While George School is planning to return to in-person learning in the fall, the faculty are still taking measures to be prepared for the possibility of a return to online/remote learning as the COVID crisis continues. Director of Professional Development and Evaluation Meredith Alford ’01 put together a special professional development program for George School teachers to participate in this summer to help meet these needs.
All of George School faculty members will complete an online course entitled Modern Classroom Essentials that is geared toward creating high-quality “blended” instruction in the classroom. The goal is to help faculty to incorporate “asynchronous” instruction in their lesson plans. Blended learning refers to learning both in and outside of the classroom.
“Blended learning seemed like the best option for preparing teachers with a flexible pedagogy conducive to both in-person and remote learning structures,” said Meredith. She added that surveyed students showed a preference for recorded video instruction when it came to asynchronous remote learning, so they wanted to pick a program that would support teachers in making high-quality instructional videos.
Faculty are working in cohorts made up of six teachers, each from a different academic department, allowing for interdisciplinary discussions. Meredith pointed to a variety of advantages that this arrangement presents. She stressed how teachers within the same department are familiar with the same material and teaching strategies while having teachers from a variety of departments better mimics what the experience will be like for students. It also may highlight common interests among teachers that they did not know they shared previously.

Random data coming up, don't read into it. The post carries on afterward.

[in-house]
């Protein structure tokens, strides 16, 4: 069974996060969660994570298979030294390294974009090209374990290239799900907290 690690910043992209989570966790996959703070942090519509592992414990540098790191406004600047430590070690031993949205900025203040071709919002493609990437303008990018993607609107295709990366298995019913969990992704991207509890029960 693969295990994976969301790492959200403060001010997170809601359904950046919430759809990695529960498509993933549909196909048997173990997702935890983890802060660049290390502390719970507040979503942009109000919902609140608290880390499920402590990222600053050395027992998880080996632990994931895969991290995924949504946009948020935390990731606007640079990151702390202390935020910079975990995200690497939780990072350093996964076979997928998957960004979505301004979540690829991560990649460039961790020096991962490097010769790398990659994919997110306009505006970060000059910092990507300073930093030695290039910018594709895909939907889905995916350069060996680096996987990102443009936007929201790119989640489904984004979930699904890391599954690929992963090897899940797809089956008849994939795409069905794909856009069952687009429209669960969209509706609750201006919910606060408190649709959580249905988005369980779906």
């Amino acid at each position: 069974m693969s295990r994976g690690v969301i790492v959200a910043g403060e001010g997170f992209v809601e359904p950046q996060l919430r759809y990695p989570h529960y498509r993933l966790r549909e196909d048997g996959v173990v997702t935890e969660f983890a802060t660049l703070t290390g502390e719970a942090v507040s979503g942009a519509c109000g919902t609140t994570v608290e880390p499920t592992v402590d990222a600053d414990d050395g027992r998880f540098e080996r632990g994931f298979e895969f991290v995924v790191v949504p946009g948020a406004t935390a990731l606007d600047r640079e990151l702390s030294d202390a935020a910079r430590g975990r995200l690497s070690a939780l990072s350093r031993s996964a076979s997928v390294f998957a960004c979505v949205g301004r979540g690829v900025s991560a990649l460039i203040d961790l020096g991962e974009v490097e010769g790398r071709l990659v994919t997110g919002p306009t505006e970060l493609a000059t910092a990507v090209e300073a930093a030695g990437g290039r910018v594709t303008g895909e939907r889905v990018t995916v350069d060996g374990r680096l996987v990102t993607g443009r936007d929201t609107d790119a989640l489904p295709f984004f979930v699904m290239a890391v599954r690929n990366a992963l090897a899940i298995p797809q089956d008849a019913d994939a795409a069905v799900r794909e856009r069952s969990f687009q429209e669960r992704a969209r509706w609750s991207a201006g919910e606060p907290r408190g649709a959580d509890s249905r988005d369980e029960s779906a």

“Now, more than ever, I think we need to feel connected to one another and close to our community members,” she said. “Working together in this capacity helps us understand what we are all working on so we know more about each other and our whole academic program.”
This structure also allows for teachers to watch videos together, complete an assignment relating to their own classes, and then share them with one another. Topics that will be covered include teaching and grading for mastery and using EdPuzzle to create self-paced assignments. After completing the course, department heads will hold virtual retreats to share their findings in their interdisciplinary cohorts with each other. All the cohorts will also post their reflections on different units within the course to share with the rest of the faculty.
This strategy of interdisciplinary learning is one that George School not only promotes for its faculty but for students as well. Meredith has said that the commitment of the faculty to this program “demonstrates how much our faculty want to serve their students to the best of their ability and want to learn new tools and tricks for teaching under the necessary circumstances.”